Stirred from its subterranean slumber in the frenchified regions of northern New England, the waters of the Connecticut River arose, staggered around a little, passed the Green Mountains on its right, the White Mountains on its left, and, as if it could do nothing without its morning cup of coffee, went straight to the Epiphany Cafe. The River didn’t stop for Emily Dickenson in Amherst, it didn’t shoot hoops at the Basketball Hall of Fame in Springfield, or linger to light a cigar with Mark Twain in Hartford. It was on a mission for some caffeine.
Halfway down the state of Connecticut, the River did something rivers never do. It had a broad, fertile, populous valley directly in front of it. It could have taken this easy path, discharged into a good harbor at New Haven, and become as famous as the Hudson; but, no; it took an inexplicable left hand turn and cut through some granite hills, willing to flow uphill if needed, so that it could get its double shot of espresso latte.
Many have commented on the mad path the River took back into the hills, but, to my mind, have not come up with a satisfactory explanation. The original inhabitants, no doubt, had a story that may have involved trickery or a giant turd falling from the sky to divert its course. At any rate, the explanation is lost, a causality of the Pequot Wars. We are only left with what the geologists say, something about glaciers, to justify the River’s irrational behavior. I think my coffee idea is as sound as any because I know how good it is at the Epiphany Cafe.
To be accurate, the River does not come straight through the door of the cafe and wait patiently in line at the counter for the Lisping Barista to take its order. If the River came in, no other customers would be able to keep their feet dry; therefore, it courteously passes a few miles away and asks the inhabitants of the little town of Kenilworth to get it some take out.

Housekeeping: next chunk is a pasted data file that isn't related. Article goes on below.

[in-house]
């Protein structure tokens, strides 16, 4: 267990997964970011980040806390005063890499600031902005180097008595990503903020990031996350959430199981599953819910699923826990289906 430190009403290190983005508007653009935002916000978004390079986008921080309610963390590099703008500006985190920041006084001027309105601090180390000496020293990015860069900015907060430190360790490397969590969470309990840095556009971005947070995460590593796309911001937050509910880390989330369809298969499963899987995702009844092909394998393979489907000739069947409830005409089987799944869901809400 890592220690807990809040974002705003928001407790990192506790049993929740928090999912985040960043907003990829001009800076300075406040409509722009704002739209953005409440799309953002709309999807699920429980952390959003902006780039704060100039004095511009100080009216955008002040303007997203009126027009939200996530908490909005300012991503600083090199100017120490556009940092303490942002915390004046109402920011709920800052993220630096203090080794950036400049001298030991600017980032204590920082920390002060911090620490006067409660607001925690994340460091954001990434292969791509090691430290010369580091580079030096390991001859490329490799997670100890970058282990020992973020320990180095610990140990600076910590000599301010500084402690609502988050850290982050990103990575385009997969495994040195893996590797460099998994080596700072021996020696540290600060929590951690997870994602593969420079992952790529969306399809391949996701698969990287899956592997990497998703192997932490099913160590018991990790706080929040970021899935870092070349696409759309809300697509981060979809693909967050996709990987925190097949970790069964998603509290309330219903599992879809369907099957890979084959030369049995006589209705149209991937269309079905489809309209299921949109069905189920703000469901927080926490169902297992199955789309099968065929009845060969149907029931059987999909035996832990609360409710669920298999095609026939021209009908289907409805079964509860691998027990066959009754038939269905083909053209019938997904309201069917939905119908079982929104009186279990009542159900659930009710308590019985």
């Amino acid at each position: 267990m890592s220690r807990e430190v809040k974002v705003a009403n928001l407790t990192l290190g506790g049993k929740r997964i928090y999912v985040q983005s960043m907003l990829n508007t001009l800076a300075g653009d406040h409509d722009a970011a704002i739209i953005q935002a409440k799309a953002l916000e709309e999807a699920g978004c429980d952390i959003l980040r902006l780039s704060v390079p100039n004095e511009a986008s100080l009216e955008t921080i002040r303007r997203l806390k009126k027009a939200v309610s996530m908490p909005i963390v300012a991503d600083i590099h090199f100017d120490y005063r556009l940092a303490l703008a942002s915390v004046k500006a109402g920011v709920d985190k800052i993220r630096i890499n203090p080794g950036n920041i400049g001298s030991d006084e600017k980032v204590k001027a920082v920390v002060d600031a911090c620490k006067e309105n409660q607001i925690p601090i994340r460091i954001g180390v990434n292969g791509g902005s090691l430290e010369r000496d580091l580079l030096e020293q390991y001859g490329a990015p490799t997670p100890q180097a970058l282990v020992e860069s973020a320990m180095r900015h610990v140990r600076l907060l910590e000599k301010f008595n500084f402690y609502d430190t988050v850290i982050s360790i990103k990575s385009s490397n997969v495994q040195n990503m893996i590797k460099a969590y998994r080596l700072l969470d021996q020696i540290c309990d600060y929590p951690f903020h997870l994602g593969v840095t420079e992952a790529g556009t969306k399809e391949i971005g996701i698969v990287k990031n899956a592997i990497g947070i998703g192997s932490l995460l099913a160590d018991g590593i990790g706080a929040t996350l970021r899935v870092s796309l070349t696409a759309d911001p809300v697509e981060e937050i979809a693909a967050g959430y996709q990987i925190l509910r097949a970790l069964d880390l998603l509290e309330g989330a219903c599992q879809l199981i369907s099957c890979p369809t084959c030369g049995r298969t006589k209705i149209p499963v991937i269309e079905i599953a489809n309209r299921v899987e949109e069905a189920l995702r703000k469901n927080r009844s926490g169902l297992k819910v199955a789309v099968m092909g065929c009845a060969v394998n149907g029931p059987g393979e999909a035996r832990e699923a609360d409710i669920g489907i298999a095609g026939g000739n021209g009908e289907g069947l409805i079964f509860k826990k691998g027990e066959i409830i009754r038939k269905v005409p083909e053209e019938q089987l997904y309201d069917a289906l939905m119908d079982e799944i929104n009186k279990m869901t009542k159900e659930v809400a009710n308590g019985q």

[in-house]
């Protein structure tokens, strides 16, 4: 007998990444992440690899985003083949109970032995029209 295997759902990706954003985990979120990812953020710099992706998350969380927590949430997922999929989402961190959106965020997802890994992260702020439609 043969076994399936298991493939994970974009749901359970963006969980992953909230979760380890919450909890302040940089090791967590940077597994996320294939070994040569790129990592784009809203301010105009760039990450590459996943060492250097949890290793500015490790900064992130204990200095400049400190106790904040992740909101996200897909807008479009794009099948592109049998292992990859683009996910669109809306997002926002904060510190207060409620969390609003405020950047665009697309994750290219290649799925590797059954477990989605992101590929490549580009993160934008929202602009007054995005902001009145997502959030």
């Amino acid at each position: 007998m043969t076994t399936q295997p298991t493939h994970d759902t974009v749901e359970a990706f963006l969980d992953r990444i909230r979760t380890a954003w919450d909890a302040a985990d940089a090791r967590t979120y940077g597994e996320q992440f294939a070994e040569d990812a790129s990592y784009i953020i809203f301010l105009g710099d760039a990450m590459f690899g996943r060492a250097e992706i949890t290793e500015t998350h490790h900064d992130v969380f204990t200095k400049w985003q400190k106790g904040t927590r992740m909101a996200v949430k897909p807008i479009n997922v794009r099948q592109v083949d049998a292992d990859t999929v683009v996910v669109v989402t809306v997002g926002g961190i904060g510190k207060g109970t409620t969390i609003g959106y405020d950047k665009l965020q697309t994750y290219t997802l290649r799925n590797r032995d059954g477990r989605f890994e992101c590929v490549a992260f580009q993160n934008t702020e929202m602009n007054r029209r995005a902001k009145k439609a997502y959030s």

The townspeople are so accustomed to unusual occurrences that they think nothing of it. A nearby caffeine addicted river is just the start of it. The forests in and surrounding Kenilworth are teaming with fairies, ghosts, and other magical beings to such a degree that it’s commonplace. There are known ghosts that go back to colonial times, four hundred years; and unnamed ghosts older than that. There are fairies behind every rock, and there are plenty of rocks in Connecticut. There are ogres under every bridge, and every place a road meets a stream there is a bridge. Even the trees, of which there are as many as rocks, will stand and wave as you pass by. Despite the abundance of evidence, few in Kenilworth will acknowledge it’s an enchanted place. They keep their heads down into their tablets and mistake the mystical for routine.
For instance, immediately after the Lisping Barista astonishingly said yes to the Geeky Guy, a low, rumbling sound could be heard from the hills across the River. The coffee itself got jittery. The cups rattled, all the newcomers to the region sat up straight and looked for an exit, but the natives of Kenilworth barely missed a keystroke. The Lisping Barista revealed she was not from around here.
“What wa’that?” she asked.
The Geeky Guy attempted to reassure her. “That’s just the Moodus Noises,” he said, as if that explained anything. He went on to talk about unusual seismic activity, tectonic plates, and the verities of the Richter scale. It was just one of those things that could be fully explained by science if we knew the explanation. Nothing to be afraid of.
I believe the very foundations of the earth shifted when the Lisping Barista said yes to the Geeky Guy.